Pubdate: Fri, 26 Jan 2001
Source: Herald, The (WA)
Copyright: 2001 The Daily Herald Co.
Contact:  P.O. Box 930, Everett, WA   98206-0930
Fax: (425) 339-3435
Author: Scott North


A Washington State Patrol chemist could spend up to a year in jail after 
being charged with two gross misdemeanors Thursday for allegedly pilfering 
heroin sent for crime lab tests.

Michael R. Hoover, 51, of Edmonds admitted he had been ingesting heroin for 
several months to ease his back pain, Snohomish County deputy prosecutor Ed 
Stemler said in Superior Court papers.

He charged Hoover with tampering with physical evidence and official 

Both offenses carry a maximum punishment of 12 months in jail, said Jim 
Townsend, the county's chief criminal deputy prosecutor.

Hoover's alleged misconduct is affecting drug cases in seven Western 
Washington counties, and up to 200 dismissals are expected in Snohomish 
County alone, Townsend said.

Felony charges were considered but rejected because Hoover was not caught 
with drugs, only filmed on videotape pilfering them at the crime lab, 
officials said.

"With the evidence available, we've charged the counts we could prove," 
Townsend said. "Certainly, with the damage that's been done (to other 
cases), if we could have proven a felony we'd have charged it."

Co-workers at the state crime lab in Marysville asked for the investigation 
after they became concerned about Hoover's insistence on handling heroin 
cases. Patrol detectives installed a hidden camera near his work area and 
allegedly documented him repeatedly stealing heroin from evidence that had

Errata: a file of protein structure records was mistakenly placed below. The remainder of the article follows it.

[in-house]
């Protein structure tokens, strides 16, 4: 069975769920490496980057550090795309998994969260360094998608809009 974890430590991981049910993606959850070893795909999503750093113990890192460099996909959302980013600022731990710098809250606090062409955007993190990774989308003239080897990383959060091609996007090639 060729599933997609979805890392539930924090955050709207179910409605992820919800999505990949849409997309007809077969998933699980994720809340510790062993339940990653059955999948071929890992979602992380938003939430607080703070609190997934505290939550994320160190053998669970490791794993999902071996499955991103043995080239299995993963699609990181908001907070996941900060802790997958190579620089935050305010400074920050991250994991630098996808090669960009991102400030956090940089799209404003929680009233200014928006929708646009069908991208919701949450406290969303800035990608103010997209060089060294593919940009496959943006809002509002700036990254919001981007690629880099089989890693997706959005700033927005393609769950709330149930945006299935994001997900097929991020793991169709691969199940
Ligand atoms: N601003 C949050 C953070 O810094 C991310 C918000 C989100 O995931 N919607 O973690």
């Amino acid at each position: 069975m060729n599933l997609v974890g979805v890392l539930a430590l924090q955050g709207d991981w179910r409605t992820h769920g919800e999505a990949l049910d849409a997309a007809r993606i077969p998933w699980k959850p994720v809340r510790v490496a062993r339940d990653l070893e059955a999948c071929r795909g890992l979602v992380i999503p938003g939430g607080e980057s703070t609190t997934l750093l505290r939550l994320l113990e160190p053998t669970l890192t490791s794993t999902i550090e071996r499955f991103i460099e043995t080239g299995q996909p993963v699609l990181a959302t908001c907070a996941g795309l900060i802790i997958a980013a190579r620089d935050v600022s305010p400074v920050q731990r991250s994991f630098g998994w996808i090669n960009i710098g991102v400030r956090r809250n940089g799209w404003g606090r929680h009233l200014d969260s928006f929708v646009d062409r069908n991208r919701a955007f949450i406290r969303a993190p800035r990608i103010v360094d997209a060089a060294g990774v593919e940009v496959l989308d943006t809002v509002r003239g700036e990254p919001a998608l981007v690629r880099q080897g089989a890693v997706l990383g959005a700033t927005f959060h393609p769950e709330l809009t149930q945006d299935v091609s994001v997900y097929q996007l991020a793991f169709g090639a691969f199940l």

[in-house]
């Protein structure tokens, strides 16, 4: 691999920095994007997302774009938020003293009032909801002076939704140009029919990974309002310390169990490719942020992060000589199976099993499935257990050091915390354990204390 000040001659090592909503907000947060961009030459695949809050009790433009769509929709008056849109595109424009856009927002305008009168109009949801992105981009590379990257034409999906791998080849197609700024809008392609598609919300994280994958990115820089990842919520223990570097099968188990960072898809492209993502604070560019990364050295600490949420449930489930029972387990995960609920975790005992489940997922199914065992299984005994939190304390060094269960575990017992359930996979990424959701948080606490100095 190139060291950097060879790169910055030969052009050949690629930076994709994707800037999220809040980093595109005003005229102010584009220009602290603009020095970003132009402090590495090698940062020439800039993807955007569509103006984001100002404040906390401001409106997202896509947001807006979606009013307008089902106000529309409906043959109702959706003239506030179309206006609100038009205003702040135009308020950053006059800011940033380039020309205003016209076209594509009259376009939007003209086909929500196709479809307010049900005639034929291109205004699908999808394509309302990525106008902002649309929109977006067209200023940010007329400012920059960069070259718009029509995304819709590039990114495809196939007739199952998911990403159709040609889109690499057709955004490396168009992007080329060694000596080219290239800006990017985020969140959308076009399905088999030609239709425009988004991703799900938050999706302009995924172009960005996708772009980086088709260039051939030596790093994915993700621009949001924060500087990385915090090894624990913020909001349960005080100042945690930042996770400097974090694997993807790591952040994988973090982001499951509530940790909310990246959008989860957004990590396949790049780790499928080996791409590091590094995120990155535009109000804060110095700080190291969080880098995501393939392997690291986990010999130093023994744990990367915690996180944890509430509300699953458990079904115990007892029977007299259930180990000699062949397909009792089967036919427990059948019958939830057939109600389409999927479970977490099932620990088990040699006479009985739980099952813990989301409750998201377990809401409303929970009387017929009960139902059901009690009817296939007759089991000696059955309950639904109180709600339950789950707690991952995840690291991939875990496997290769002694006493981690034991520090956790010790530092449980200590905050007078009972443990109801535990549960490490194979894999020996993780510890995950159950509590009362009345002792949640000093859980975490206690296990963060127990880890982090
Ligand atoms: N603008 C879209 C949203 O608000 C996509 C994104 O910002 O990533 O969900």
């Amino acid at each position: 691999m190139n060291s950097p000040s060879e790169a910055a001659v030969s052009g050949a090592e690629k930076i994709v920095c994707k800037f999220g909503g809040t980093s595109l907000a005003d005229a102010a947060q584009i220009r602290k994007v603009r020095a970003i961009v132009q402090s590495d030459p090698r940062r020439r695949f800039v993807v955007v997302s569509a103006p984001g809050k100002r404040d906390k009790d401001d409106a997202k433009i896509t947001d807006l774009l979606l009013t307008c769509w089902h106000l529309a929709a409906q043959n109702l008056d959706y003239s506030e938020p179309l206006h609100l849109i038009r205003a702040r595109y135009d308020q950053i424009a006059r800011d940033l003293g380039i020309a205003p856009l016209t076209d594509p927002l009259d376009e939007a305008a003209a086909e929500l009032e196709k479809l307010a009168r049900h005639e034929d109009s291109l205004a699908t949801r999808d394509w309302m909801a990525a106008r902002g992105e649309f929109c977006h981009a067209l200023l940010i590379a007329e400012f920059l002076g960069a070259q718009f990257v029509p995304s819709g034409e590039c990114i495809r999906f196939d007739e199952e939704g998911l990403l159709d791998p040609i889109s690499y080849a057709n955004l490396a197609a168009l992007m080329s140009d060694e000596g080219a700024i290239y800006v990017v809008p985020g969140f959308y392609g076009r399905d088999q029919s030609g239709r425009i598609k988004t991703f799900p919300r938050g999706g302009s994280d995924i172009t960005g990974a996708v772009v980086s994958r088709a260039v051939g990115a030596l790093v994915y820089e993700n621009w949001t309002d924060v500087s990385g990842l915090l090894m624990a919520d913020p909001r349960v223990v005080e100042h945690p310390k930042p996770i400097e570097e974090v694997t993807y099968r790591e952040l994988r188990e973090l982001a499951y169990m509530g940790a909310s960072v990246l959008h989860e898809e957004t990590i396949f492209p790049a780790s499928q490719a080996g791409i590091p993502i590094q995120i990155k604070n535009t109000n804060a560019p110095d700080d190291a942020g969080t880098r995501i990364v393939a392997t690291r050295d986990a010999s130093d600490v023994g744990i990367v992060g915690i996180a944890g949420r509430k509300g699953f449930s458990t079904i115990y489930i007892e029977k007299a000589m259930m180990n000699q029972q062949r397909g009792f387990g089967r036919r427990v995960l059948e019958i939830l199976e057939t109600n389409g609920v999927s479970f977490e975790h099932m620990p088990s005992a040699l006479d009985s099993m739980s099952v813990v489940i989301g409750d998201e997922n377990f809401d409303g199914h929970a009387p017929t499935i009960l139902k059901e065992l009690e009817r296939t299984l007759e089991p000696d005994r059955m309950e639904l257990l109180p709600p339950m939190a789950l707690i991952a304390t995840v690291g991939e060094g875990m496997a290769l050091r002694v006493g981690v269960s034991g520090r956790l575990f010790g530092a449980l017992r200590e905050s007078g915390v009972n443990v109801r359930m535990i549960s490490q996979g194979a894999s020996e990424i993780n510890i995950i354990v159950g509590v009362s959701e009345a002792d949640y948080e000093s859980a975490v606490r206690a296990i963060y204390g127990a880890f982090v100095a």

been sent to the crime lab for tests.

When confronted with the tapes Dec. 22, Hoover allegedly told detectives 
that he hadn't intended to begin using heroin, but accidentally sniffed 
concentrated, crystalline dust left over from an evidence test. He said 
there was immediate relief from his back pain, and he regularly began 
sniffing small amounts of heroin that he'd purified in the laboratory, 
documents show.

Hoover worked for the patrol for 11 years as a forensic scientist. He was 
placed on paid administrative leave in late December.

The crime lab is used to process evidence from Snohomish, Island, Skagit, 
Whatcom, Jefferson and Clallam counties.

Dismissal notices are being filed almost daily in Snohomish County as a 
result of questions being raised about the evidence Hoover handled and 
prosecutors relied on to file charges.

But documents also show that some local defendants are opting not to have 
their charges dismissed. Those defendants are all involved in the county's 
drug court, a volunteer program that provides defendants with a strict, 
court-supervised alternative to prison, focusing on treatment.

That shows the drug court is working, because defendants are being given 
the choice of getting help for the abuse problems or having their legal 
troubles dismissed, Townsend said.

"They are being told they can get out (of drug court), but if they are out, 
they can never get back in," he said.
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